This article appeared in today's issue of the Times of Israel, announcing NOVA's April 19 premier of "Holocaust Escape Tunnel" on all PBS stations in the United States.
Besides locating the Escape Tunnel from Pit 6 (where the "Burning Brigade" was confined, and what we call "Soviet Pit 1" (the first and largest of the extermination pits), we better pinpointed what we believe is the trench in the photograph. Alastair McClymont and Paul Bauman used electrical imaging to identify the fill material in the trench. We created a very high resolution digital elevation model (DEM) with contours of about 2 centimeters so as to see the subtle but distinct linear subsidence of the earth associated with the trench. And we used induced polarization to identify metal objects in the trench.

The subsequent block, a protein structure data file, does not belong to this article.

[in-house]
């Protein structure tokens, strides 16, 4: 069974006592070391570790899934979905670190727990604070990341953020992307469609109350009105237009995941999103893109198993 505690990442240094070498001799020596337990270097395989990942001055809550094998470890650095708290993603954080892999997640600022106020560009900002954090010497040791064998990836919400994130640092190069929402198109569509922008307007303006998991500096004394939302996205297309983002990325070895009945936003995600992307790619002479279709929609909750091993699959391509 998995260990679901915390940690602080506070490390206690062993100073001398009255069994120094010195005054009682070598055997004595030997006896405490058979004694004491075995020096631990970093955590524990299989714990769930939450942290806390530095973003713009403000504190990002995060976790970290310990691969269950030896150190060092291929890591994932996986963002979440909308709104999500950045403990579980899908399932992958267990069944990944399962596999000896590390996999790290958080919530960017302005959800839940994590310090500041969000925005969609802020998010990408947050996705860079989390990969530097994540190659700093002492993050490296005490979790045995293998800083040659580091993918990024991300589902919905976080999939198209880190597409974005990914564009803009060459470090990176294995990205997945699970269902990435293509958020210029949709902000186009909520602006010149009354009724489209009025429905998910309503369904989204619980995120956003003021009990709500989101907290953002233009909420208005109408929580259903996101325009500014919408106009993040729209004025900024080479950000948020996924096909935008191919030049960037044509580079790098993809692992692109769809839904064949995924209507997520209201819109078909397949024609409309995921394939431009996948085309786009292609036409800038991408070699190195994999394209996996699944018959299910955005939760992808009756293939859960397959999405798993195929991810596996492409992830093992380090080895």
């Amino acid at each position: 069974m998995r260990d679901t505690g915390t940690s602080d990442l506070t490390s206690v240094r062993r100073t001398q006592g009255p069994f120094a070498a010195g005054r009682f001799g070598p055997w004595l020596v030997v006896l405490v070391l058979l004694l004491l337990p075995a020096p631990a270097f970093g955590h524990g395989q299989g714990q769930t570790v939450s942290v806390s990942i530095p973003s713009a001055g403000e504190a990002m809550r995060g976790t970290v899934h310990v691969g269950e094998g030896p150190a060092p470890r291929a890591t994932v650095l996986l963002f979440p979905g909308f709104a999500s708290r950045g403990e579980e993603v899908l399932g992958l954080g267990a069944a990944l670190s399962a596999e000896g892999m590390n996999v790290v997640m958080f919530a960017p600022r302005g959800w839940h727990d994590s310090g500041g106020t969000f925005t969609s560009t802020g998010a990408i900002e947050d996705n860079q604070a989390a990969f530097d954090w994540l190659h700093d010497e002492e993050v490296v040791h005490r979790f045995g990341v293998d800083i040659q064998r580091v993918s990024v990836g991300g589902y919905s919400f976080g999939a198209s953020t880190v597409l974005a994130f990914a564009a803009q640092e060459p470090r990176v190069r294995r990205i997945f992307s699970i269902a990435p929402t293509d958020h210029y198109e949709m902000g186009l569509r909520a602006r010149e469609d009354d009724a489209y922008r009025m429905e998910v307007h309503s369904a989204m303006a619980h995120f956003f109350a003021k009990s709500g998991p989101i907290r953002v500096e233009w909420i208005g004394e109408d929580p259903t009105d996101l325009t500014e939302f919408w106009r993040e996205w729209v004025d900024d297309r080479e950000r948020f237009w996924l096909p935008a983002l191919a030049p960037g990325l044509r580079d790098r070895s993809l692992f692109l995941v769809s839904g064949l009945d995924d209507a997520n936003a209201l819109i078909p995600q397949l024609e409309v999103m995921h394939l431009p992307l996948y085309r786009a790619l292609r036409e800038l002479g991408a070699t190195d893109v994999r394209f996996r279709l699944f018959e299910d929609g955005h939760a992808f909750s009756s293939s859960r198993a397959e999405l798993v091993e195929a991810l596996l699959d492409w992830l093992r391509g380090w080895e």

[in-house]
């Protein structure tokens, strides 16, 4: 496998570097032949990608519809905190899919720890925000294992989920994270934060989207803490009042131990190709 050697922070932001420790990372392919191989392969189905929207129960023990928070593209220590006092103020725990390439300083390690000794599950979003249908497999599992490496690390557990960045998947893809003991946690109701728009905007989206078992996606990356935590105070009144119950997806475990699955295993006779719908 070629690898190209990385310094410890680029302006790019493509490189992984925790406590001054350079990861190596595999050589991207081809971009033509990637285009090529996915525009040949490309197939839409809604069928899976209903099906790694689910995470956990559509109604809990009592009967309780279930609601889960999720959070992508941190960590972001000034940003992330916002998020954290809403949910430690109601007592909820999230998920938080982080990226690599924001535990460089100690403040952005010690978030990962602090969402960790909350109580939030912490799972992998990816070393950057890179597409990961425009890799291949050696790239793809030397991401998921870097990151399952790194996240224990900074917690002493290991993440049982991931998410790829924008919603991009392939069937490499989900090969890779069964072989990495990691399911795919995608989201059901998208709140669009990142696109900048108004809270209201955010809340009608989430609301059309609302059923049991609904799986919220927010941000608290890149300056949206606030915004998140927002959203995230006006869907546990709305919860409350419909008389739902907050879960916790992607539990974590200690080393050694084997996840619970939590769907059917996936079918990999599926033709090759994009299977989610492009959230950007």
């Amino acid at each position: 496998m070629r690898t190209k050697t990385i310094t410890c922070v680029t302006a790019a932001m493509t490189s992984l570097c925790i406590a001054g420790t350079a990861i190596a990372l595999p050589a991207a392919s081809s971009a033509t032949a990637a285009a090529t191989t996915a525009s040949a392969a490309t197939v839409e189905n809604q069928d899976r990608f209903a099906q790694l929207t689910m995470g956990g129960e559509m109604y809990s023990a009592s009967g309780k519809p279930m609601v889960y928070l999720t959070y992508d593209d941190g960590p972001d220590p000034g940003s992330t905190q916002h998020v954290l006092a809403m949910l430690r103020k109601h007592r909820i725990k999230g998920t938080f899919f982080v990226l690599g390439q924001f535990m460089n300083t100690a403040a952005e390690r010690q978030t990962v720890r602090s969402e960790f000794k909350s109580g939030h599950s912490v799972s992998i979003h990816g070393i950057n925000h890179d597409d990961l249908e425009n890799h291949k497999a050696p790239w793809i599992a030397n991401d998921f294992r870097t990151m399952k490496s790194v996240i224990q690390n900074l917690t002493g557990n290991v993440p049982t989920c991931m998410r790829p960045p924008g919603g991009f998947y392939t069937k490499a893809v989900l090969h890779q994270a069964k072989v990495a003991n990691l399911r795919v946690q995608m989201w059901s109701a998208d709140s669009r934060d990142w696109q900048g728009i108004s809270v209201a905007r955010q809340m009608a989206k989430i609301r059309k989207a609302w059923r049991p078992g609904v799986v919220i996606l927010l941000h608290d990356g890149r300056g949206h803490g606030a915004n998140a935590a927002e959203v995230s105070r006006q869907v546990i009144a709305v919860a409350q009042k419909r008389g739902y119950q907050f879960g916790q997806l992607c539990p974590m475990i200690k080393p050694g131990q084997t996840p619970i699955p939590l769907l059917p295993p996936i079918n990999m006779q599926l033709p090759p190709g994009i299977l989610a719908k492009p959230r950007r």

The victims were blindfolded, and marched through the trench into Soviet Pit 1. The archaeologists believed that as the victims heard gunshots from the Pit, and knew that they were being marched to their deaths, they would have emptied their pockets of their few remaining and most personal belongings, hoping that some day they would be found. As such, small metal objects identified in the geophysical surveys may provide more information about who these people were, and what was of greatest importance to them during their last few living moments.
Later, the Nazis and collaborating Lithuanians abandoned the use of the trench, and simply marched Jews directly into the pits, or up to the edge of the pits, and usually shot them in groups of tens.